Friday, July 13, 2012

An Epic Time at Epic Brewing!

Kicking it with Utah homies Epic Brewmaster Kevin Crompton,
media guru Steve Koonce and Co-Founder David Cole.

Tossing back a few with
 Epic Brewing Co-Founder David Cole

Lose your mind! (
When I visited the wondrous Thirsty Monk beer bar in brewery paradise Asheville, N.C. a week ago, I saw Epic Brewing Company's Brainless On Cherries listed on their extensive menu—a strong, ruby-hued Belgian-style masterpiece brewed with cherry puree and aged in French wine casks. A consistent award winner that’s absolutely delicious with a 10.1 percent kick in the pants, I was clicking my heels because this Salt Lake City, Utah-based brewery has yet to get past the Georgia border and it’s killing me. Yes, Epic is that good.  
Thanks to a Utah law passing in 2008 that allowed breweries to directly sell product that exceeded the low gravity suds the Beehive State is known for, Epic founders Peter Erickson and David Cole could now fund their start-up instead of filling gas tanks to drive to their state of origin, California, and stock up on strong beers. Now in only their second year of operation, 13-year veteran Brewmaster Kevin Crompton and the Epic squad have consistently reaped awards worldwide for their Classic, Elevated, and Exponential lines of muscle-flexing craft beers. (Check out their resume here.)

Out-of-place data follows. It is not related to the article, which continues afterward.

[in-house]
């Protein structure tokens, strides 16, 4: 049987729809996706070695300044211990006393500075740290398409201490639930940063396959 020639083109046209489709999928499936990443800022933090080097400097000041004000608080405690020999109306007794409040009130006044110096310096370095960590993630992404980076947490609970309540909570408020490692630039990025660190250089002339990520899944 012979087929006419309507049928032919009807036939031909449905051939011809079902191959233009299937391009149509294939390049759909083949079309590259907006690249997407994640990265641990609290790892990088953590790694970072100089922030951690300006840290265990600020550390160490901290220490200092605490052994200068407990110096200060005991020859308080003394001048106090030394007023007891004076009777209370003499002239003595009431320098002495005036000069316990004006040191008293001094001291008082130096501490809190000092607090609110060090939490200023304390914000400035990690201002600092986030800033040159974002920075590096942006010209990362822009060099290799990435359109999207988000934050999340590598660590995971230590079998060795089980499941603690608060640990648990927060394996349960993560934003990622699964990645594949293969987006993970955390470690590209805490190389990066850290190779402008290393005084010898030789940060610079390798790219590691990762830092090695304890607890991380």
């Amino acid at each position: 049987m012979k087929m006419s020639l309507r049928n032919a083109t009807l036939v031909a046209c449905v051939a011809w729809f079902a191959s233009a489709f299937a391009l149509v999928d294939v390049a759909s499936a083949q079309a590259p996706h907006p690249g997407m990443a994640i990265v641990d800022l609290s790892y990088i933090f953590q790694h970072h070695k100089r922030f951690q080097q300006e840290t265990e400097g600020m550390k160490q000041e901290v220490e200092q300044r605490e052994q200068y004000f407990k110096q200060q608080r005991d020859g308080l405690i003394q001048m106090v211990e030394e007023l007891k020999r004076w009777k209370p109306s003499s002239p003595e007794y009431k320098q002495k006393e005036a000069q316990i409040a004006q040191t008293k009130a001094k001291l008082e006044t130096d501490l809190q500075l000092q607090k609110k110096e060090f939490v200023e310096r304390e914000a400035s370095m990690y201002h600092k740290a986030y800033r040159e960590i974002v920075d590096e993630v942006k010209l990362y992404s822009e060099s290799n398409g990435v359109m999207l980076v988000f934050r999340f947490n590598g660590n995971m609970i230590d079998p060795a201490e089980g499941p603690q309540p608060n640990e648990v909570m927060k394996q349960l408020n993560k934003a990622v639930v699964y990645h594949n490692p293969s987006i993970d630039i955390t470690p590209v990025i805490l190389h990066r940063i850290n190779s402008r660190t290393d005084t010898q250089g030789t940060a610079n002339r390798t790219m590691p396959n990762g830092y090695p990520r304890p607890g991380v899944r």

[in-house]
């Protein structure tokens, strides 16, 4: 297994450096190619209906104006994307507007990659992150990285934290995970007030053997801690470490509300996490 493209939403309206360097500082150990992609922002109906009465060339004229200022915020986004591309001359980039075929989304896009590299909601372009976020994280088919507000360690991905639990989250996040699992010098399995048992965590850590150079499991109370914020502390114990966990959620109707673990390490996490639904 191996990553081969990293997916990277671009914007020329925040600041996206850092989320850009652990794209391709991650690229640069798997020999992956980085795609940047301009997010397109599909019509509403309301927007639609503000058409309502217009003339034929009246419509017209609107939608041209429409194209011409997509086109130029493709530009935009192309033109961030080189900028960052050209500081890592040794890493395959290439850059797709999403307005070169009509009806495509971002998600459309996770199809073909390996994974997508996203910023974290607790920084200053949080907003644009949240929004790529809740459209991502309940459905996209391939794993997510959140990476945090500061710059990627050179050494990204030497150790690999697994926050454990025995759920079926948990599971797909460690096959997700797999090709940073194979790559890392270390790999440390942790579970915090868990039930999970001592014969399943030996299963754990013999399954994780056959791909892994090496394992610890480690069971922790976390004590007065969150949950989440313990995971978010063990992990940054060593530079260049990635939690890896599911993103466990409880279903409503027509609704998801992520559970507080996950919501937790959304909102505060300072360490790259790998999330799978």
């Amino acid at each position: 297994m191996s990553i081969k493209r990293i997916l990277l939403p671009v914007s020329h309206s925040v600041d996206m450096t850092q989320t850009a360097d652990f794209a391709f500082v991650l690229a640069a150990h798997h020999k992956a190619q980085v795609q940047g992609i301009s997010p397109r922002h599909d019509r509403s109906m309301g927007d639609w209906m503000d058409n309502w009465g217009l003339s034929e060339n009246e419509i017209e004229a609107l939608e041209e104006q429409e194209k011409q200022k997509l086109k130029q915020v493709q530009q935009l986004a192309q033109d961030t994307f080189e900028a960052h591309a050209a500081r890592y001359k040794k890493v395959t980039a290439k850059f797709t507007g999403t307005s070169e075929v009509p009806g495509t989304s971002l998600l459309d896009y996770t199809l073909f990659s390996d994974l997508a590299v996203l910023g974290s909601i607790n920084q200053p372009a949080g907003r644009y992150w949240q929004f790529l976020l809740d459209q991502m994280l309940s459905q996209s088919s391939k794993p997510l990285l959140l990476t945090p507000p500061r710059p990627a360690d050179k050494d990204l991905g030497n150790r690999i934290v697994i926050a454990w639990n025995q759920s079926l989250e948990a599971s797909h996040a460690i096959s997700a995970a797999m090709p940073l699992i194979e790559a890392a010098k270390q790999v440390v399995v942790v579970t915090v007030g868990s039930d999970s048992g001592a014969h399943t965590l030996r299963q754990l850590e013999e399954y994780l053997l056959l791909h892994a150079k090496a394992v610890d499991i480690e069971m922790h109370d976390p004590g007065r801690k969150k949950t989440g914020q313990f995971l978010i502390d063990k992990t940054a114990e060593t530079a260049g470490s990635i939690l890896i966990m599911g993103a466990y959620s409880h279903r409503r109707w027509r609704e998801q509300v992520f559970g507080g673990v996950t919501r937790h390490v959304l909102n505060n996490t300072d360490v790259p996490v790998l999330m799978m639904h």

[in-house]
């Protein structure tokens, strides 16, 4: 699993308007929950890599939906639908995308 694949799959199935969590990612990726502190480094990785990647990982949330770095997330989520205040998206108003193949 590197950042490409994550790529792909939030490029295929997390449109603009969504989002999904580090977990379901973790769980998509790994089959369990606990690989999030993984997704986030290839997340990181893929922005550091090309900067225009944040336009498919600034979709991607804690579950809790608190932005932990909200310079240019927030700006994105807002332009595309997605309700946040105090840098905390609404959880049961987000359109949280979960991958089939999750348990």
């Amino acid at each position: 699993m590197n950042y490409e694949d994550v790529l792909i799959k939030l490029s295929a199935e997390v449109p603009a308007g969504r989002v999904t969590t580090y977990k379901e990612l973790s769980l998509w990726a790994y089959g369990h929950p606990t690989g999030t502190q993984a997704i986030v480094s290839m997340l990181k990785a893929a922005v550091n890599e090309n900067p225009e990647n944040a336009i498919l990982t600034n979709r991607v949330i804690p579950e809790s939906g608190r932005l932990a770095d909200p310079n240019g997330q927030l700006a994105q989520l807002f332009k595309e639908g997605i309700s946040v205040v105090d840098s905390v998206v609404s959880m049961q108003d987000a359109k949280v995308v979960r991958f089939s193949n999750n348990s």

Where the magic happens.
My last taste of Epic prior to the Thirsty Monk was in their home town for a beer tour a few months ago (I love Utah!). When I was there, I made it mandatory to swing by Epic and see how they got down when it came to crafting their liquid awesomeness. Luckily, they were just two blocks away from the extra posh Grand America Hotel I was staying in (that place was amazing), so the beer gods were working in my favor once again.
For the numerous varieties they served, Epic’s workplace was surprisingly small in size, further validating the ol’ “good things come in small packages” cliché. Planted between a car rental agency and a used auto sales lot on the fairly busy South State Street, you could easily pass it if you weren’t a local; I loved its unpretentiousness.